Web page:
Email Design Tips

The Top Ten Things Both Marketers and Designers Need to Know

 

QUICK TIPS:

  • On-line inboxes will only show the contents of the body tag and all other code is ignored.
  • All Styling must be in-line, use style attributes in every tag and not classes referring to style tags or external sheets.
  • Very few inboxes will show background images, including Outlook 2007, so don’t use them.
  • CSS positioning is ignored or does not work in emails, subsequently the only efficient way to structure an email is using tables.
  • Some tags, like TDs, will inherit the styles of the parent or sister TDs and Tables if it is left un-styled.
  • Most inboxes will not show borders so you have to use more table cells or nested tables with background colors.
  • Table cell width and height are rendered inconsistently; it is popular to use transparent gifs to additionally control the width and/or height of a cell.
  • The most popular width of email content is 600 pixels.
  • In order to make images render consistently, style=”display:block” should be used in all image tags.

Content and Deliverability Tips:
In order to avoid the junk folder, here are a few basics to keep in mind:

Text to Image Ratio:

  • There must be more text on the page than images, about 60:40 text.
  • You need to have at least four images on the page and not all of them touching.
  • Spam filters will assume/pretend that all text is ʻmediumʼ /12px, and then count the characters to add them up. They will then compare that number to the total area of the page covered by images.
  • If your creative is image heavy, a good way to add more text is to fill up the bottom of the email with lots of small, yet still readable text - like privacy disclaimers, linking to part of the web-site and don’t forget the legally required company contact and registration details.

Pre-Headers:

Include a Pre-header above the banner in order to earn the trust from recipients and to help them see the full email if the images are blocked. This will include at least a link to view the email in a new browser window/tab. You could also include a teaser at the very top which would automatically double up as the snippet content for Gmail, Yahoo and other snippet using inboxes. (A snippet is when the inbox will take the top two lines of html content and put it in the inbox view next to or under the subject line.) Some people will also include an opt-out link and sharing options in the Pre-header.

Click Here:

You do not need to have links with 'click hereʼ anymore, as long as the word looks clickable - use a different color and an underline - the words could just describe what is at the end of the click through.

'Spammy' Words:

There are various spam keywords identified by filters, any ESP will use at least the Spam Assassin filter to check the content. Most key words come in pairs and revolve around credit, competition, free stuff and drugs. Your spam checker will alert you if you have inadvertently included any unfavorable combinations of words.

Outlook 2007 Formatting Tips
From Microsoft document “Windows Live Hotmail – Enhancing e-mail Deliverability” (2007)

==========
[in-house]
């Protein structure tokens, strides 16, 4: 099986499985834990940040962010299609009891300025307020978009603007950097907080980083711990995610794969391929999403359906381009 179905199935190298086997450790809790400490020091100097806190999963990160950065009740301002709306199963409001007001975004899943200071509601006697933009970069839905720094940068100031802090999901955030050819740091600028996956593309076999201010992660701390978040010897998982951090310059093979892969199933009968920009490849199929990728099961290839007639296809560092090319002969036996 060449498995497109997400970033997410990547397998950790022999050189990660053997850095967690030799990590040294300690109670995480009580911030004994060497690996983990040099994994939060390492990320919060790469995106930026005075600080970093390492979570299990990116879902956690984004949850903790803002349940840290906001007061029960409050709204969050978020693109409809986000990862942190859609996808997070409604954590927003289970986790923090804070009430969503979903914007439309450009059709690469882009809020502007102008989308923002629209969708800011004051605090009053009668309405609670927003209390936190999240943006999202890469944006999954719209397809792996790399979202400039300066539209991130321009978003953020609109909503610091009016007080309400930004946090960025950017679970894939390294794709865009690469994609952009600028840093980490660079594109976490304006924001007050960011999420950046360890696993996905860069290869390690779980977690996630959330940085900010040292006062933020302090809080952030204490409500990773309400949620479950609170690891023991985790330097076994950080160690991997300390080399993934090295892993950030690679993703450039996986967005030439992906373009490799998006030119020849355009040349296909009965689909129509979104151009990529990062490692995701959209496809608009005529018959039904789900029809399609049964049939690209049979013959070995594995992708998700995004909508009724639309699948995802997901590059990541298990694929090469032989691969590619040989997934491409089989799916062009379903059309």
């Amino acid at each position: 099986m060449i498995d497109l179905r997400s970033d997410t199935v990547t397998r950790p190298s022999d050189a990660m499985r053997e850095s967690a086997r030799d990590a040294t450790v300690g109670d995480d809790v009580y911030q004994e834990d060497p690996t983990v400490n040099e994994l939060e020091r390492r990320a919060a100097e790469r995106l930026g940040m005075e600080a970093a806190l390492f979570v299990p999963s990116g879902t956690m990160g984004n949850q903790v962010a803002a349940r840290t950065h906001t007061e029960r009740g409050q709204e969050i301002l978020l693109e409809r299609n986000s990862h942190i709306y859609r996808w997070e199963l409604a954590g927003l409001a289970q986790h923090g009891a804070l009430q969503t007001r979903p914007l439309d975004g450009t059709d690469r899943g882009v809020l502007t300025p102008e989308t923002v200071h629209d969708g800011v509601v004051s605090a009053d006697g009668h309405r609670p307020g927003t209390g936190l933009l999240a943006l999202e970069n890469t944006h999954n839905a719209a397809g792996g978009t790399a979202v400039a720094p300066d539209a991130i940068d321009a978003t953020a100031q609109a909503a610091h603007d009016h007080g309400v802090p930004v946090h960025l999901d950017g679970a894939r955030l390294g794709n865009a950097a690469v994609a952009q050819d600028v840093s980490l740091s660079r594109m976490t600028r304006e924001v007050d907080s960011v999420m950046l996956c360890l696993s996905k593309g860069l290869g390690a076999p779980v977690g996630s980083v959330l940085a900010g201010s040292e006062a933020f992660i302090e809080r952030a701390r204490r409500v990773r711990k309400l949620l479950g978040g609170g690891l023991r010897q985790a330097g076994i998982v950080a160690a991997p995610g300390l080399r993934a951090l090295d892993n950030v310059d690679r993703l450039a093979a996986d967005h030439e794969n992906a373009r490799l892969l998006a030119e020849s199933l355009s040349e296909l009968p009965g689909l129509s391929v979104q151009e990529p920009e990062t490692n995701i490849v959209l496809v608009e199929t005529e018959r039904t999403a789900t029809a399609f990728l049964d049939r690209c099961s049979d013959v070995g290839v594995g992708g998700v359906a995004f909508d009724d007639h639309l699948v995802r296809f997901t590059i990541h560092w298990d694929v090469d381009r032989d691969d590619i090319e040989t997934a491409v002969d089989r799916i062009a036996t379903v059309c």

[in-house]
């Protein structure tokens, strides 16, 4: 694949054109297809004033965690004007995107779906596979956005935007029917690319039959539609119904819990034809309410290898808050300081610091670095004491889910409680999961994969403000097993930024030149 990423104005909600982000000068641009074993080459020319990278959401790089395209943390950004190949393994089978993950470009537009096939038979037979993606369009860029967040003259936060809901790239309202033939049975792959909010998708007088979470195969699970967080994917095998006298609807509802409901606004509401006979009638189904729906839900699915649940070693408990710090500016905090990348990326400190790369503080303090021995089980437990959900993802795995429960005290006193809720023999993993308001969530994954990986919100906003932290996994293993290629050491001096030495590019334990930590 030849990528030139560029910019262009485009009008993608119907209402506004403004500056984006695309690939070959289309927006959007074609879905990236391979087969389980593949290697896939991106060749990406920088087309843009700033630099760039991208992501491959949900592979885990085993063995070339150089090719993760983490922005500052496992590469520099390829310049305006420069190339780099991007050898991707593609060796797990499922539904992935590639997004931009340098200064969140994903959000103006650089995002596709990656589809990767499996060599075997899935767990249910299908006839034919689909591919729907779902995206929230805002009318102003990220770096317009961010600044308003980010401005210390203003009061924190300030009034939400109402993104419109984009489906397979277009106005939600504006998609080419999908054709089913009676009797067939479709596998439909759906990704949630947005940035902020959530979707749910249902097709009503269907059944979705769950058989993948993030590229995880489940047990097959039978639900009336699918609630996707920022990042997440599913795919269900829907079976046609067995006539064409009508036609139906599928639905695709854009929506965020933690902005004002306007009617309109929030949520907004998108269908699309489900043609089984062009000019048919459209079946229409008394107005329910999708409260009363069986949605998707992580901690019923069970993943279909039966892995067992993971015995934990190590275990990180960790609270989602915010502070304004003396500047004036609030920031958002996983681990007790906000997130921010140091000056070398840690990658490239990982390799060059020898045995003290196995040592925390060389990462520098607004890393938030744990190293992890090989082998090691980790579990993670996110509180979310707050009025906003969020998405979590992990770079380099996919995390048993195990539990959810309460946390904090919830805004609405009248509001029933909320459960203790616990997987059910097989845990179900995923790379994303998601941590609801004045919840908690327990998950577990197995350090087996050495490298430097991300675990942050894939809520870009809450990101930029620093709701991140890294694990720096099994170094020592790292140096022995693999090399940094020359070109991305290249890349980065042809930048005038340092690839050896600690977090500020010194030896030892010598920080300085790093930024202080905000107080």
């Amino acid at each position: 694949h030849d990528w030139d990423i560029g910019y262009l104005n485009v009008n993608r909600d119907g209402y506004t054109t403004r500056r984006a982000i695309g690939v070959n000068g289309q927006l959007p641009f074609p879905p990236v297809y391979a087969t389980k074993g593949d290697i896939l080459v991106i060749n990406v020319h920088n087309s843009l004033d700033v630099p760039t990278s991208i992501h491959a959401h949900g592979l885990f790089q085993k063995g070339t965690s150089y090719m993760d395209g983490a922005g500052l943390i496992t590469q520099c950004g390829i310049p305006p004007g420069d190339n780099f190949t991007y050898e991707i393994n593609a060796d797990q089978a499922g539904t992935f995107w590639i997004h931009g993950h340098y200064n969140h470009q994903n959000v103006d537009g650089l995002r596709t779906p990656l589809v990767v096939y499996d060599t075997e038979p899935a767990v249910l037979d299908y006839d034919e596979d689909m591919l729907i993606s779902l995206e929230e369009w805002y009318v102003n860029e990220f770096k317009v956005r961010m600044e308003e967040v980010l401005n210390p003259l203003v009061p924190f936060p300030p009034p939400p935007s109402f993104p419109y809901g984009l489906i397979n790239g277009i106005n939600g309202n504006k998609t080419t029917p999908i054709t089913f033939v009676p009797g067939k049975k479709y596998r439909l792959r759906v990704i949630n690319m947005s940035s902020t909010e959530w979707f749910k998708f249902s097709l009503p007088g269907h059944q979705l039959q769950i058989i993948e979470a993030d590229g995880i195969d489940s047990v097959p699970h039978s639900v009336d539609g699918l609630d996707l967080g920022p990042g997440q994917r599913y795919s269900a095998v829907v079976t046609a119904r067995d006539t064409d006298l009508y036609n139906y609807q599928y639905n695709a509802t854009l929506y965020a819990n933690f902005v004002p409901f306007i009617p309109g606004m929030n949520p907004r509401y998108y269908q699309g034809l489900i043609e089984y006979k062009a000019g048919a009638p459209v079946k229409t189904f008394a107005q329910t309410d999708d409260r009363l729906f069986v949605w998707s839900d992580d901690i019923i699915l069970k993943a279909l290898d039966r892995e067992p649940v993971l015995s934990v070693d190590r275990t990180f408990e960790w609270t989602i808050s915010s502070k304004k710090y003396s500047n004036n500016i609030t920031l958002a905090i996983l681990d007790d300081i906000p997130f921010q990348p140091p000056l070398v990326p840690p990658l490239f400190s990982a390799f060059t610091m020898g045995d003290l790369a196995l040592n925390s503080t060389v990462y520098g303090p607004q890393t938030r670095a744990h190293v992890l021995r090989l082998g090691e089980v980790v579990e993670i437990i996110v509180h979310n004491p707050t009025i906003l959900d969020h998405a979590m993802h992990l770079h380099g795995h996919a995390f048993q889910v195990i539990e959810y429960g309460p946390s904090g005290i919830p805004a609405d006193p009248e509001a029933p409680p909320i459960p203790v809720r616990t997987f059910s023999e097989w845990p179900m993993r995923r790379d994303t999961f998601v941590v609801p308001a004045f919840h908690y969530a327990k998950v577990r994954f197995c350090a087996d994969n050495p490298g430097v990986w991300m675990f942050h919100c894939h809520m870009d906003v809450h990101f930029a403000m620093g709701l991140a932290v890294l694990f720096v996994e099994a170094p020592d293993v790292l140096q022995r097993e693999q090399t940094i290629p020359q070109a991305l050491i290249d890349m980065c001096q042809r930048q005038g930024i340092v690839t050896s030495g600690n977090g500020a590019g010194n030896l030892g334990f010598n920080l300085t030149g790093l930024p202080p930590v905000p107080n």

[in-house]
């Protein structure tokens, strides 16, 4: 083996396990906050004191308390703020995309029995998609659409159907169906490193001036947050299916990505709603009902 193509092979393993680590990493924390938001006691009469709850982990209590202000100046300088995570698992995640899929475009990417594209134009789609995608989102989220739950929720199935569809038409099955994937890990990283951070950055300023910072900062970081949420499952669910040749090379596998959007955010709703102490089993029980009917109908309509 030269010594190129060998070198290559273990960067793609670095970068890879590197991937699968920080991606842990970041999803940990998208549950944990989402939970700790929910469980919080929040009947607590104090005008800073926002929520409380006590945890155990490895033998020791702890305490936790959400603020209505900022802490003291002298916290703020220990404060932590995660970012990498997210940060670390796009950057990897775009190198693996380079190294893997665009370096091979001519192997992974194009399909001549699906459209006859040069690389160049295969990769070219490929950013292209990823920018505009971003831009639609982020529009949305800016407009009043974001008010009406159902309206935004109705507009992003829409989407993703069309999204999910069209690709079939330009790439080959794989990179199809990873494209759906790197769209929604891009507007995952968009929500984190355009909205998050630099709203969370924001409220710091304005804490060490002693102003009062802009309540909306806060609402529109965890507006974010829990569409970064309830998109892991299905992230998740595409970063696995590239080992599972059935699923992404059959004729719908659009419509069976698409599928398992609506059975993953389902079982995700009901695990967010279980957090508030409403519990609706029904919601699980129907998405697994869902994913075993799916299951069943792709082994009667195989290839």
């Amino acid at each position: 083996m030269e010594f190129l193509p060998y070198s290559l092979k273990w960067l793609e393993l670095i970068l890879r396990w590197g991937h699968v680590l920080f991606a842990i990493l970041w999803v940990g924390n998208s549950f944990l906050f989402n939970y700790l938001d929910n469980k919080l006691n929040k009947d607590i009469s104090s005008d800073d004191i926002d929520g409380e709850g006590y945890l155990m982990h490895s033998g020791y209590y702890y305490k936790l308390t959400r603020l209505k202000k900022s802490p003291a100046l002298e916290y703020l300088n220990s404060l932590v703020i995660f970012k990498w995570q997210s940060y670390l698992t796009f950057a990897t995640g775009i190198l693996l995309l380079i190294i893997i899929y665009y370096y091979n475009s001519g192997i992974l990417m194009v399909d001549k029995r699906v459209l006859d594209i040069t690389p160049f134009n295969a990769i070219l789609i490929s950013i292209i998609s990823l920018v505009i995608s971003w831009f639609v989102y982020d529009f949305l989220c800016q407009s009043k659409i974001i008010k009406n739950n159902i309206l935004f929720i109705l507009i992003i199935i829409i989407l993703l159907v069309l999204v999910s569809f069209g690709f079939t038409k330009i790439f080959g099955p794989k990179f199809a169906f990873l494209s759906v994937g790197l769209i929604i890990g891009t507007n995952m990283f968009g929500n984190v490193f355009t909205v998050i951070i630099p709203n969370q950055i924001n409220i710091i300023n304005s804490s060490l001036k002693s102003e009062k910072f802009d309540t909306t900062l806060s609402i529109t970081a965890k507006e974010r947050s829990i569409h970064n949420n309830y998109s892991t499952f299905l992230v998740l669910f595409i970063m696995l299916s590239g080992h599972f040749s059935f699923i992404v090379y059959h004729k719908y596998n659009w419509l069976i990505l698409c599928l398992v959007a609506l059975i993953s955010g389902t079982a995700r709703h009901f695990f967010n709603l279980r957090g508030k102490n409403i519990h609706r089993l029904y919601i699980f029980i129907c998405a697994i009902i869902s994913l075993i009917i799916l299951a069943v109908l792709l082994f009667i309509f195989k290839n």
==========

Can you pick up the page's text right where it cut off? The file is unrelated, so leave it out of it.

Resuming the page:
Here are a few recommendations for improving Outlook rendering:

  • Do not use background images. Background images, whether specified in the <body>, <table>, or <td> tag, cannot be used because of inconsistencies among e-mail clients, most notably Outlook 2007.
  • Do not use CSS (cascading style sheets), inline styles or JavaScript. Cascading style sheets, where the styles are defined within the Web page itself, are only fully supported in most e-mail clients. Attached style sheets are not supported at all. Additionally, Web e-mail clients such as AOL Webmail and Gmail, change or comment out style tags, resulting in unpredictable formatting. As a result, we recommend that you use only basic HTML tags. (For instance, to underline text, use the <u> tag, for bold use the <b> tag.)
  • Inline style attributes are your only option. Use only the most basic style attributes to designate font size, color, and type, and use them within basic HTML tags (do not use <div> or <span> tags). Do not use styles to set table or row heights or any spacing. Do not define your style elements within the <head> tag of the document (Hotmail will entirely strip this out). JavaScript is not supported in any e-mail client. Do not include any JavaScript, including on Click=”return(false);” in your HTML.
  • Set table width to 600 pixels max. The convention for HTML e-mail is to limit a set table width to 600 pixels. Though a wider table may render fine in Outlook or on a high resolution monitor, users with older systems or who choose an 800 X 600 display setting will not be able see the entire width of the e-mail.
  • Do not use the <body> tag to set any essential attributes. Some Web e-mail clients (notably Yahoo and Hotmail) strip out the BODY tag within e-mails completely. You should not include any attributes in the BODY tag. To set values such as background color, use the BGCOLOR attribute inside the TABLE or TD tags.
  • Use HTML character names. Many email clients won’t display raw 8-bit characters correctly (they’ll show up as questions marks or squares instead). As a result, you must use HTML codes for these characters. Use only the HTML names, not the numeric values.
  • Put image maps inside <body> tags. When using image maps, the <MAP> and <AREA> tags should be between the open and close <BODY> tags with the rest of the content. The links will not work in certain Web e-mail clients that strip out everything above the <BODY> tag (such as Hotmail).